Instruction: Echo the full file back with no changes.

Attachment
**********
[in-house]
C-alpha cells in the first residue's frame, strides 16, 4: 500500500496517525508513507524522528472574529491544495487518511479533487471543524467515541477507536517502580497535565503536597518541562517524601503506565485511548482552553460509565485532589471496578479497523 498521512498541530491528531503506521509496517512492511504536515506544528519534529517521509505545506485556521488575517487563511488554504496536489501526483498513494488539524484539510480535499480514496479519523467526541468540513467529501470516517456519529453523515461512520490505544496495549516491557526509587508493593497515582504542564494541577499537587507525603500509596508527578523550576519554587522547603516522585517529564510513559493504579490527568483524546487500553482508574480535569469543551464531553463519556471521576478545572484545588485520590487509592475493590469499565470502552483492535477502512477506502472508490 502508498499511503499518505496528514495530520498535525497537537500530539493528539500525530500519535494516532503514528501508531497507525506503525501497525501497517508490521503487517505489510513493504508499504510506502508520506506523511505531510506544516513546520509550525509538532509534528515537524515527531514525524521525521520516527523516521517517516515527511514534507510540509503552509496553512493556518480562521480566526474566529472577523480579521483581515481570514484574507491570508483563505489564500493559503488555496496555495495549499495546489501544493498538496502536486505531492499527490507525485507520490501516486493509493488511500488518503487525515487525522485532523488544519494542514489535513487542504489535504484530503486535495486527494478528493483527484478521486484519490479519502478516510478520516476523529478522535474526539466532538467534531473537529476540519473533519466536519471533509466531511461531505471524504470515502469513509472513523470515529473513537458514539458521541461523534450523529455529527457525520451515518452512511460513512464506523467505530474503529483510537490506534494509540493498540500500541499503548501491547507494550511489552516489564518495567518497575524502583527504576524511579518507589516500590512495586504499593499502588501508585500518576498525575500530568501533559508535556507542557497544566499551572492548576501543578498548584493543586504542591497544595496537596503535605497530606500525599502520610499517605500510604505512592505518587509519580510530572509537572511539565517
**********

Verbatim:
[in-house]
C-alpha cells in the first residue's frame, strides 16, 4: 500500500496517525508513507524522528472574529491544495487518511479533487471543524467515541477507536517502580497535565503536597518541562517524601503506565485511548482552553460509565485532589471496578479497523 498521512498541530491528531503506521509496517512492511504536515506544528519534529517521509505545506485556521488575517487563511488554504496536489501526483498513494488539524484539510480535499480514496479519523467526541468540513467529501470516517456519529453523515461512520490505544496495549516491557526509587508493593497515582504542564494541577499537587507525603500509596508527578523550576519554587522547603516522585517529564510513559493504579490527568483524546487500553482508574480535569469543551464531553463519556471521576478545572484545588485520590487509592475493590469499565470502552483492535477502512477506502472508490 502508498499511503499518505496528514495530520498535525497537537500530539493528539500525530500519535494516532503514528501508531497507525506503525501497525501497517508490521503487517505489510513493504508499504510506502508520506506523511505531510506544516513546520509550525509538532509534528515537524515527531514525524521525521520516527523516521517517516515527511514534507510540509503552509496553512493556518480562521480566526474566529472577523480579521483581515481570514484574507491570508483563505489564500493559503488555496496555495495549499495546489501544493498538496502536486505531492499527490507525485507520490501516486493509493488511500488518503487525515487525522485532523488544519494542514489535513487542504489535504484530503486535495486527494478528493483527484478521486484519490479519502478516510478520516476523529478522535474526539466532538467534531473537529476540519473533519466536519471533509466531511461531505471524504470515502469513509472513523470515529473513537458514539458521541461523534450523529455529527457525520451515518452512511460513512464506523467505530474503529483510537490506534494509540493498540500500541499503548501491547507494550511489552516489564518495567518497575524502583527504576524511579518507589516500590512495586504499593499502588501508585500518576498525575500530568501533559508535556507542557497544566499551572492548576501543578498548584493543586504542591497544595496537596503535605497530606500525599502520610499517605500510604505512592505518587509519580510530572509537572511539565517